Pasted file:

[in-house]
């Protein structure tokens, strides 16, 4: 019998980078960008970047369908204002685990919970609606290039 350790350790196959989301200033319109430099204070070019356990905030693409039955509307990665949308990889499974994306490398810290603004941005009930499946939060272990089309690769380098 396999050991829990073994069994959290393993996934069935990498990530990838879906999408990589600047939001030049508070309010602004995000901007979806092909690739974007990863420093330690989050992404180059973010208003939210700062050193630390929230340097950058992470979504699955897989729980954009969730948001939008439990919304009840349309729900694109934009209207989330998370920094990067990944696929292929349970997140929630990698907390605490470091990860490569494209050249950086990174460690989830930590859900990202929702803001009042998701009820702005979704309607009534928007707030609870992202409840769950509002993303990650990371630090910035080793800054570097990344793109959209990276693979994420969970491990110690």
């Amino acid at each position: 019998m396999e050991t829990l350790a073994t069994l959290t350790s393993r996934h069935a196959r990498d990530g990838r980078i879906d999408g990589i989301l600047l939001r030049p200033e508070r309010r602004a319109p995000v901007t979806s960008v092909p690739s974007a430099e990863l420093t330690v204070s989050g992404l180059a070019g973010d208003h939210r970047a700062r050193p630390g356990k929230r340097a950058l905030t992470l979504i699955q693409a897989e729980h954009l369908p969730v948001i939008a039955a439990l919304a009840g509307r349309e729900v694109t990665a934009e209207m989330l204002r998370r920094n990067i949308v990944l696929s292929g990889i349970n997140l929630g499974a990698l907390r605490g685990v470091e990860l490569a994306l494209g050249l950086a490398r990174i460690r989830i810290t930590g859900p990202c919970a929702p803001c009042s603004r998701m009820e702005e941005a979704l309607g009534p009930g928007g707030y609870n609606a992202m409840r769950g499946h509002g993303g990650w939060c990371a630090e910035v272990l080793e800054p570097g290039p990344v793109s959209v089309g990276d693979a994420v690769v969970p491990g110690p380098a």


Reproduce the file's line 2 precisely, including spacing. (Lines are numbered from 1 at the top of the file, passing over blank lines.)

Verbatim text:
């Protein structure tokens, strides 16, 4: 019998980078960008970047369908204002685990919970609606290039 350790350790196959989301200033319109430099204070070019356990905030693409039955509307990665949308990889499974994306490398810290603004941005009930499946939060272990089309690769380098 396999050991829990073994069994959290393993996934069935990498990530990838879906999408990589600047939001030049508070309010602004995000901007979806092909690739974007990863420093330690989050992404180059973010208003939210700062050193630390929230340097950058992470979504699955897989729980954009969730948001939008439990919304009840349309729900694109934009209207989330998370920094990067990944696929292929349970997140929630990698907390605490470091990860490569494209050249950086990174460690989830930590859900990202929702803001009042998701009820702005979704309607009534928007707030609870992202409840769950509002993303990650990371630090910035080793800054570097990344793109959209990276693979994420969970491990110690």